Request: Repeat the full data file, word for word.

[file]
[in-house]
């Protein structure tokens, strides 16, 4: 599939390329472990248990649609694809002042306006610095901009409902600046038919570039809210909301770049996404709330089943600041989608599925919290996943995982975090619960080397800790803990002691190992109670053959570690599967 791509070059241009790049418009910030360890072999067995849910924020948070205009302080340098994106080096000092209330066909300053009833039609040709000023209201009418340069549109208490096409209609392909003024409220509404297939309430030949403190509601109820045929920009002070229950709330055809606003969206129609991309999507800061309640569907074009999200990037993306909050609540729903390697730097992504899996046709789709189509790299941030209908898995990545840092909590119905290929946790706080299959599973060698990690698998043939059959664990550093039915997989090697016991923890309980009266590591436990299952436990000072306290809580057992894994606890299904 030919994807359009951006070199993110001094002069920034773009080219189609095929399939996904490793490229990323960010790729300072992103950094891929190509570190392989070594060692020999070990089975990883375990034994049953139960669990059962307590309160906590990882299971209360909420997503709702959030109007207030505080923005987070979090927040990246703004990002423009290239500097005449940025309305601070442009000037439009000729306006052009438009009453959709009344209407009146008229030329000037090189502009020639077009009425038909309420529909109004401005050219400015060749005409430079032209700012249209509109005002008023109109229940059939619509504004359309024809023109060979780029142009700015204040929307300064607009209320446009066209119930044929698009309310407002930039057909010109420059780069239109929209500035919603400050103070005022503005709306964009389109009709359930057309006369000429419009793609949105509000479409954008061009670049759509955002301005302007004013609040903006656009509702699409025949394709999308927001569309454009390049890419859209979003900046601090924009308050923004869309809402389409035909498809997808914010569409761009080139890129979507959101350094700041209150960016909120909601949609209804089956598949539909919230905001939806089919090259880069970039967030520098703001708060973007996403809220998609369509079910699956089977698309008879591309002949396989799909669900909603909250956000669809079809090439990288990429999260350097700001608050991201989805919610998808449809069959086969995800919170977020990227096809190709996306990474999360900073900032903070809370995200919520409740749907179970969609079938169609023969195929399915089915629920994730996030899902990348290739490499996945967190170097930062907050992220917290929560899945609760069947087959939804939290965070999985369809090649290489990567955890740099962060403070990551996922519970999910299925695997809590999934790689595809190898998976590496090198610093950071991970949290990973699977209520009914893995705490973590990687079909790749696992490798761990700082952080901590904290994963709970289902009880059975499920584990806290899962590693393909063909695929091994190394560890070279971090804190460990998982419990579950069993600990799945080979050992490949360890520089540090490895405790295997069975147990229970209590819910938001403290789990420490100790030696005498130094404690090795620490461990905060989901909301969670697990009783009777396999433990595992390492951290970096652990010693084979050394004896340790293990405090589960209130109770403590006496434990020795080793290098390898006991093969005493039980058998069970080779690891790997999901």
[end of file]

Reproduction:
[in-house]
């Protein structure tokens, strides 16, 4: 599939390329472990248990649609694809002042306006610095901009409902600046038919570039809210909301770049996404709330089943600041989608599925919290996943995982975090619960080397800790803990002691190992109670053959570690599967 791509070059241009790049418009910030360890072999067995849910924020948070205009302080340098994106080096000092209330066909300053009833039609040709000023209201009418340069549109208490096409209609392909003024409220509404297939309430030949403190509601109820045929920009002070229950709330055809606003969206129609991309999507800061309640569907074009999200990037993306909050609540729903390697730097992504899996046709789709189509790299941030209908898995990545840092909590119905290929946790706080299959599973060698990690698998043939059959664990550093039915997989090697016991923890309980009266590591436990299952436990000072306290809580057992894994606890299904 030919994807359009951006070199993110001094002069920034773009080219189609095929399939996904490793490229990323960010790729300072992103950094891929190509570190392989070594060692020999070990089975990883375990034994049953139960669990059962307590309160906590990882299971209360909420997503709702959030109007207030505080923005987070979090927040990246703004990002423009290239500097005449940025309305601070442009000037439009000729306006052009438009009453959709009344209407009146008229030329000037090189502009020639077009009425038909309420529909109004401005050219400015060749005409430079032209700012249209509109005002008023109109229940059939619509504004359309024809023109060979780029142009700015204040929307300064607009209320446009066209119930044929698009309310407002930039057909010109420059780069239109929209500035919603400050103070005022503005709306964009389109009709359930057309006369000429419009793609949105509000479409954008061009670049759509955002301005302007004013609040903006656009509702699409025949394709999308927001569309454009390049890419859209979003900046601090924009308050923004869309809402389409035909498809997808914010569409761009080139890129979507959101350094700041209150960016909120909601949609209804089956598949539909919230905001939806089919090259880069970039967030520098703001708060973007996403809220998609369509079910699956089977698309008879591309002949396989799909669900909603909250956000669809079809090439990288990429999260350097700001608050991201989805919610998808449809069959086969995800919170977020990227096809190709996306990474999360900073900032903070809370995200919520409740749907179970969609079938169609023969195929399915089915629920994730996030899902990348290739490499996945967190170097930062907050992220917290929560899945609760069947087959939804939290965070999985369809090649290489990567955890740099962060403070990551996922519970999910299925695997809590999934790689595809190898998976590496090198610093950071991970949290990973699977209520009914893995705490973590990687079909790749696992490798761990700082952080901590904290994963709970289902009880059975499920584990806290899962590693393909063909695929091994190394560890070279971090804190460990998982419990579950069993600990799945080979050992490949360890520089540090490895405790295997069975147990229970209590819910938001403290789990420490100790030696005498130094404690090795620490461990905060989901909301969670697990009783009777396999433990595992390492951290970096652990010693084979050394004896340790293990405090589960209130109770403590006496434990020795080793290098390898006991093969005493039980058998069970080779690891790997999901």